The Insidious I

Damon Runyon

My autobiography, or life story, is one thing you can bet I will never write.

If I told the truth, a lot of persons, including myself, might go to jail. If I held out the truth or just told it half way, a lot of my pals who now have confidence in me would be saying:

“That Runyon is a scaredy-cat and a phony bum. As long as he was going to write his life at all, why didn’t he write it on the emmus.”*

Of course an even more potent reason why I am never going to write my own tale is that there is no sure money in that tripe. It is purely speculative. It might sell but the odds are against it.

It is pretty difficult to find a bookie in New York nowadays to get a market on this proposition but I imagine the price of publication against any book selling to a profit is easily 50 to 1, depending on the author.

I think you could write your own ticket on an autobiography.

I am frankly a hired Hessian on the typewriter and have never pretended to be anything else and when I write something I want to know in advance how much I am going to be paid for it and when.

I am aware that there are many other writing fellows, especially in the newspaper columning dodge, who write out of sheer altruism and who pick up their weekly wage envelopes merely as a matter of form. But not Professor Runyon. The professor wants his. I think I am less spurious than those muggs who let on that their journalistic pursuits are guided by motives far above mere gold.

However, a note from a publishing house which says it is interested in my autobiography helps solve a mystery for me. For years I have been wondering who tells people to write autobiographies. Many a time as I have skimmed through the pages of such a tome, I have said to myself, How can anybody as inconsequential in the world and with as little to say as this guy have the gall to spoil all this white paper?

Well, obviously the publishers tell them, which partly absolves a number of persons against whom I have been nursing the most sinister designs. I do not know who tells the publishers. That is something I am going to investigate at the earliest opportunity.

Maybe many a fellow is going along through life minding his own business and keeping his affairs to himself as he should when some publisher or his representative sneaks up behind the poor bloke and whispers in his ear:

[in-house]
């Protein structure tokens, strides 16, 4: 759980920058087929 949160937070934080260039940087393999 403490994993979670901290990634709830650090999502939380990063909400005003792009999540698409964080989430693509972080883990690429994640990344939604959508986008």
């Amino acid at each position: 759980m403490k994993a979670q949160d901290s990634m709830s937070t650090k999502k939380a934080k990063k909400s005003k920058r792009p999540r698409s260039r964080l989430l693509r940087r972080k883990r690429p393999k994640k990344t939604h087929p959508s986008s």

“Look—why not write your autobiography?”

That does it.

The fellow immediately becomes a frightful bore.

I say there ought to be a national committee to which book publishers should be required to submit the names of persons they contemplate asking for autobiographies, the committee to survey each candidate on his experiences before a single line is permitted to be set down on paper. The approval of the committee should be something not easily secured.

I do not think my material would ever pass on the basis of importance. My life has been made up of trivialities. I have accomplished no great deeds. I have met no considerable number of the high muck-a-mucks of the world, and when I did I was always too self-conscious to hear what they said.

Of course, I could tell about the time Butch Tower was playing vaudeville in Grand Rapids, Michigan, when a furniture dealers’ convention was being held there and he shot craps on a blanket on the floor with them with such success that after examining both sides of the blanket and all sides of the dice, they suggested that Butch ought to give them a handicap by hanging the blanket on a line across the room like a sheet up to dry.

So the blanket was rigged like the walls of Jericho in the movie It Happened One Night when, as you probably remember, Clark Gable, the lucky dog, was in bed on one side of the blanket and Claudette Colbert was in bed on the other side. And the furniture dealers made Butch stand on one side of the blanket and which was hung head high and hurl the dice plumb over it.

And what do you think happened? What do you think happened?

Why, Butch cleaned those furniture dealers from top to bottom. If they had been betting their own merchandise, he would have been able to furnish a ten-room house.

* Meaning “on the level.” Hollywood talk.